In this episode of the Digital Sociology Podcast I am talking to Elinor Carmi who is a Postdoc Research Associate in Digital Culture & Society at the University of Liverpool. She tells me about how her experience of working in radio and music production and as a feminist has influenced her current analysis of digital media work. In particular we discuss her comparison and analysis of early 20th century telephone operators and contemporary online content moderators. Elinor suggests that there are similarities between the ways in which (usually female) telephone operators were not only responsible for connecting calls but for maintaining the smooth front end experience for callers. One of the key tasks required of them was to distinguish between “message” and “noise” and remove the latter. Content moderators have to make similar distinctions in with online content by removing violent, sexual and other content which doesn’t fit with the values which the platform wishes to present. The power of this analysis is made stark through the example of how Facebook considers male nipples to be “message” and female nipples “noise”.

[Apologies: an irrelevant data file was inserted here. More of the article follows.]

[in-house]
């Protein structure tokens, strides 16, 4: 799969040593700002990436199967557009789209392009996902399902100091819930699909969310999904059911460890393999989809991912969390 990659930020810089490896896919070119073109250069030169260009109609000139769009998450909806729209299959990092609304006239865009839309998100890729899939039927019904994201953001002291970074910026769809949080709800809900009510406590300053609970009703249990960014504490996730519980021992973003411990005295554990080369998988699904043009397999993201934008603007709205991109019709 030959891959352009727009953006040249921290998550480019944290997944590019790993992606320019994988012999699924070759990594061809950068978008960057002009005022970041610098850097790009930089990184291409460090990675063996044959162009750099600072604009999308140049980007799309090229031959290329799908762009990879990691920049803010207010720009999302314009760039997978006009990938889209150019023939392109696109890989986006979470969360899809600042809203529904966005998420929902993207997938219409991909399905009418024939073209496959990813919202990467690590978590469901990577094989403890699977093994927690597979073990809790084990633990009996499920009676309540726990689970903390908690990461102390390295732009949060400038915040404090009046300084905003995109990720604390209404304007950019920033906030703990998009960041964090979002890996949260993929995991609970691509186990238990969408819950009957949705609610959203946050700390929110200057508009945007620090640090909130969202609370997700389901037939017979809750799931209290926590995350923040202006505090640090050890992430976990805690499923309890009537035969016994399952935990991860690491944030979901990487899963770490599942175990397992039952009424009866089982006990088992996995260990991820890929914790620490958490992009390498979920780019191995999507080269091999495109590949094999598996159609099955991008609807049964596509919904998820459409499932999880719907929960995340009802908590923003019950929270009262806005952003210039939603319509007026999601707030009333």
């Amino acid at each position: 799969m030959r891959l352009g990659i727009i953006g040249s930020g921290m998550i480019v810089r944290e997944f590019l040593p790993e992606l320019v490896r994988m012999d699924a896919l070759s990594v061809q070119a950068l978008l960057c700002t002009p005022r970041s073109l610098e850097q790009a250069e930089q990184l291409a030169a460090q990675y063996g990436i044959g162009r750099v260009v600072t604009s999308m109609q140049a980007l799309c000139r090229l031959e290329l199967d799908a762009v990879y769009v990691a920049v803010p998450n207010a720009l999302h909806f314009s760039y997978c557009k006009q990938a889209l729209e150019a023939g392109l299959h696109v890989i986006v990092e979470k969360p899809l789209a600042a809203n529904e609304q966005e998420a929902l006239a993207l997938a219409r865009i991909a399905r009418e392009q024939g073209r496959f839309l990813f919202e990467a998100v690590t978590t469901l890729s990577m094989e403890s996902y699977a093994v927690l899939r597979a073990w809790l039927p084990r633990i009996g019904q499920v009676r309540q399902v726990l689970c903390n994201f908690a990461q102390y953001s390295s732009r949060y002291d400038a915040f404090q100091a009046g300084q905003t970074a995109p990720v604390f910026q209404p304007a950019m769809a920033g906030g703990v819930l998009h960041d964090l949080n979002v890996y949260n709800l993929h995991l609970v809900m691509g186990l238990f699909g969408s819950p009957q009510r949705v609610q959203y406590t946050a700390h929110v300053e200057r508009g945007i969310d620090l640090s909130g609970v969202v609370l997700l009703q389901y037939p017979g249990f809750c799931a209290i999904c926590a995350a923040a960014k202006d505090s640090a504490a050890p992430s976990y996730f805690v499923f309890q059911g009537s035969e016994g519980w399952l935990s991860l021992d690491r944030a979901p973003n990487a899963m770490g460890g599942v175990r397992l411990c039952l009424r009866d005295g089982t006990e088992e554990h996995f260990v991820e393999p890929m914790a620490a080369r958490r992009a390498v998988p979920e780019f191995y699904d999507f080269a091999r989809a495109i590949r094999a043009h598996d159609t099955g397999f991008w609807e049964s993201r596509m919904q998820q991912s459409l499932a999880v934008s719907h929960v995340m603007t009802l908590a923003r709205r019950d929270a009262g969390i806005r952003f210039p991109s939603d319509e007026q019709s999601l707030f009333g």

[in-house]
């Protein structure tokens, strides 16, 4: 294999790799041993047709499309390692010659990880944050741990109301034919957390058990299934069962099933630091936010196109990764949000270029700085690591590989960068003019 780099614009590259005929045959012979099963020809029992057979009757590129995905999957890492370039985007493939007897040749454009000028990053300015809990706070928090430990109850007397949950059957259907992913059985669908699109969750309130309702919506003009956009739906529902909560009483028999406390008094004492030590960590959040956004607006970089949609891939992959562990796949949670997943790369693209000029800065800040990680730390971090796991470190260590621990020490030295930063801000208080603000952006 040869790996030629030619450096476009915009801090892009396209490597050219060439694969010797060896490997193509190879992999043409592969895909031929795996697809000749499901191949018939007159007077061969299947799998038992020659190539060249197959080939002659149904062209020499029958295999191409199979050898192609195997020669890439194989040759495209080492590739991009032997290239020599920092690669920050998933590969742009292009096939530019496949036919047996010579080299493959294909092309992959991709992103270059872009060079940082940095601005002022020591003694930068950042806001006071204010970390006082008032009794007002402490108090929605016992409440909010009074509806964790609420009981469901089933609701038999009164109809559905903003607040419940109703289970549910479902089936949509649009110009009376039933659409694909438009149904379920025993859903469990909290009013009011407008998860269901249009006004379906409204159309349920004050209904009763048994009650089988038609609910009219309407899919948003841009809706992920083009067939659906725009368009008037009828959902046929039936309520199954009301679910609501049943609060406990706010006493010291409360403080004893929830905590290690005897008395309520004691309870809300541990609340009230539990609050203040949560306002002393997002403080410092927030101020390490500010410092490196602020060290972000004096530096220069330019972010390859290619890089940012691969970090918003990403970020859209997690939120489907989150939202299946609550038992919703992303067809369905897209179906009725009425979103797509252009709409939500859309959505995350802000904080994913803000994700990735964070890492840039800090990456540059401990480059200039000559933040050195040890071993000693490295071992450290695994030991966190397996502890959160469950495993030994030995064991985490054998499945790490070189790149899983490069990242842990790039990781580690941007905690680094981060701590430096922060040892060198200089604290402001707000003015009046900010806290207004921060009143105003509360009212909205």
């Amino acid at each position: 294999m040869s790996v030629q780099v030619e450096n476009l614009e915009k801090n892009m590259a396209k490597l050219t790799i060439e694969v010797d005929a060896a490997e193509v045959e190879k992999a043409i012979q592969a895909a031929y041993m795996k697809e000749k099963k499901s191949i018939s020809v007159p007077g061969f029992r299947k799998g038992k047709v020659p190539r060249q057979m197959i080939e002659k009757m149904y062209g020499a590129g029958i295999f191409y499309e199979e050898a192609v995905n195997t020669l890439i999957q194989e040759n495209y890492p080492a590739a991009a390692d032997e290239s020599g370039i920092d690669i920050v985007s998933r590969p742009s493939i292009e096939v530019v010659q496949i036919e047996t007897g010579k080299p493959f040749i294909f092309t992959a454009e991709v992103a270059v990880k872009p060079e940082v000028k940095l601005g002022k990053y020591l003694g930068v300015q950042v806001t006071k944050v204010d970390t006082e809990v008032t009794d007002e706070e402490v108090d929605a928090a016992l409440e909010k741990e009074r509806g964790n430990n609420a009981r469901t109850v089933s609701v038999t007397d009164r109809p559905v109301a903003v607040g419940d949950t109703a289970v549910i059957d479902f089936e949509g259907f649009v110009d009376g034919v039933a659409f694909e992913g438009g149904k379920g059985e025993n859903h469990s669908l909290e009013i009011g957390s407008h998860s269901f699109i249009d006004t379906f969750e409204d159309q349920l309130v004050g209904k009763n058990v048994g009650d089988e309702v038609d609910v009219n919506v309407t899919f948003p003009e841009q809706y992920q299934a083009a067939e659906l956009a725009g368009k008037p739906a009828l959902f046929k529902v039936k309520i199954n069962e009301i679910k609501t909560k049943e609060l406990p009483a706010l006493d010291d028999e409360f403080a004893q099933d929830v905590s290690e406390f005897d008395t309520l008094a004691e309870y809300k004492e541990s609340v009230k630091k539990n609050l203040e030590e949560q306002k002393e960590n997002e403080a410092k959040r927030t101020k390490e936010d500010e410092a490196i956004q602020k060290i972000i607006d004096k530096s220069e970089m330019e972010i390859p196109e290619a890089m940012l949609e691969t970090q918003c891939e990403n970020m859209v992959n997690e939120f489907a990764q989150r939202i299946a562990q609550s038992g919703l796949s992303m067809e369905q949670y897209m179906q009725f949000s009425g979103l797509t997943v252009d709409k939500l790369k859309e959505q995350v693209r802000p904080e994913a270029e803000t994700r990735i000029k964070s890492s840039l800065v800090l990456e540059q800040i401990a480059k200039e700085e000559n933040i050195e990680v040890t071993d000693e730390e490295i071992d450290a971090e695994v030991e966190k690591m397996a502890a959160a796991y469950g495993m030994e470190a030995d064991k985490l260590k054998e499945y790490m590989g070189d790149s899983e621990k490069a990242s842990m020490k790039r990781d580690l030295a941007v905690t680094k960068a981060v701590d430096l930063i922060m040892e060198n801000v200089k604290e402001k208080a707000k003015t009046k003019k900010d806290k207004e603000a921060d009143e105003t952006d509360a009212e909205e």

You can follow Elinor on Twitter
You can read Elinor’s article ‘The Hidden Listeners: Regulating the Line from Telephone Operators to Content Moderators’ in the International Journal of Communication
Elinor’s article ‘Cookies – More than Meets the Eye’ in the journal Theory, Culture & Society
You can listen to this episode on the Anchor website or app or by searching for “Digital Sociology” on Spotify, Apple Podcasts, Google Podcasts or anywhere else you get podcasts.